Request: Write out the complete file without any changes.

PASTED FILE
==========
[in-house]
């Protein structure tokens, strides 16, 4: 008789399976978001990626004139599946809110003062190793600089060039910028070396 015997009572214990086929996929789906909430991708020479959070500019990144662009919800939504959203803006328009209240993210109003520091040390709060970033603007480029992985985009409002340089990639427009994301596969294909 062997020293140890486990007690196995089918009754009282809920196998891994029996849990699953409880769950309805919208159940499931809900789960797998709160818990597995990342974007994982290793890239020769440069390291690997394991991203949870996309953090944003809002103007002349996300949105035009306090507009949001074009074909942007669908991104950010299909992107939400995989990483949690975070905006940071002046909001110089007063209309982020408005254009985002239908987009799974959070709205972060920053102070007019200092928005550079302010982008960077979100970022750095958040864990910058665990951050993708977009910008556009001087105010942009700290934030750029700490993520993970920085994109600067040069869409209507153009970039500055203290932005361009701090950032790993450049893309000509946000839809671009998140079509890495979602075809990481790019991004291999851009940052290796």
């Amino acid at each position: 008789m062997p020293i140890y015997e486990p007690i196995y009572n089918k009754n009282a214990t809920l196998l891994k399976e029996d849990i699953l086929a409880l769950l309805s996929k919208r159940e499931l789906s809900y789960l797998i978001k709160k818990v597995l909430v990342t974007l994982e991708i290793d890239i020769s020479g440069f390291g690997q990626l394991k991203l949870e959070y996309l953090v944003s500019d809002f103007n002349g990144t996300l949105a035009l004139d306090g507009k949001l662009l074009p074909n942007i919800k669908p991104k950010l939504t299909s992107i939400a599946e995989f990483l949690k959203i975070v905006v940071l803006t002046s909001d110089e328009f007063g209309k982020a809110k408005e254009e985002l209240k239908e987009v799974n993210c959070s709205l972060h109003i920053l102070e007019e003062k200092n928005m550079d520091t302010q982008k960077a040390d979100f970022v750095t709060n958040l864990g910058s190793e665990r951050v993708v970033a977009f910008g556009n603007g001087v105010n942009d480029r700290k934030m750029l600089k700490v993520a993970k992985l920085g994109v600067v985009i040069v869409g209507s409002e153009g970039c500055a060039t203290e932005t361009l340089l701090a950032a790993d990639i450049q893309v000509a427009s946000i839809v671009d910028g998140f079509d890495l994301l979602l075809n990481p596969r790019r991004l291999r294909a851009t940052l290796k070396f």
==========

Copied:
[in-house]
């Protein structure tokens, strides 16, 4: 008789399976978001990626004139599946809110003062190793600089060039910028070396 015997009572214990086929996929789906909430991708020479959070500019990144662009919800939504959203803006328009209240993210109003520091040390709060970033603007480029992985985009409002340089990639427009994301596969294909 062997020293140890486990007690196995089918009754009282809920196998891994029996849990699953409880769950309805919208159940499931809900789960797998709160818990597995990342974007994982290793890239020769440069390291690997394991991203949870996309953090944003809002103007002349996300949105035009306090507009949001074009074909942007669908991104950010299909992107939400995989990483949690975070905006940071002046909001110089007063209309982020408005254009985002239908987009799974959070709205972060920053102070007019200092928005550079302010982008960077979100970022750095958040864990910058665990951050993708977009910008556009001087105010942009700290934030750029700490993520993970920085994109600067040069869409209507153009970039500055203290932005361009701090950032790993450049893309000509946000839809671009998140079509890495979602075809990481790019991004291999851009940052290796």
């Amino acid at each position: 008789m062997p020293i140890y015997e486990p007690i196995y009572n089918k009754n009282a214990t809920l196998l891994k399976e029996d849990i699953l086929a409880l769950l309805s996929k919208r159940e499931l789906s809900y789960l797998i978001k709160k818990v597995l909430v990342t974007l994982e991708i290793d890239i020769s020479g440069f390291g690997q990626l394991k991203l949870e959070y996309l953090v944003s500019d809002f103007n002349g990144t996300l949105a035009l004139d306090g507009k949001l662009l074009p074909n942007i919800k669908p991104k950010l939504t299909s992107i939400a599946e995989f990483l949690k959203i975070v905006v940071l803006t002046s909001d110089e328009f007063g209309k982020a809110k408005e254009e985002l209240k239908e987009v799974n993210c959070s709205l972060h109003i920053l102070e007019e003062k200092n928005m550079d520091t302010q982008k960077a040390d979100f970022v750095t709060n958040l864990g910058s190793e665990r951050v993708v970033a977009f910008g556009n603007g001087v105010n942009d480029r700290k934030m750029l600089k700490v993520a993970k992985l920085g994109v600067v985009i040069v869409g209507s409002e153009g970039c500055a060039t203290e932005t361009l340089l701090a950032a790993d990639i450049q893309v000509a427009s946000i839809v671009d910028g998140f079509d890495l994301l979602l075809n990481p596969r790019r991004l291999r294909a851009t940052l290796k070396f």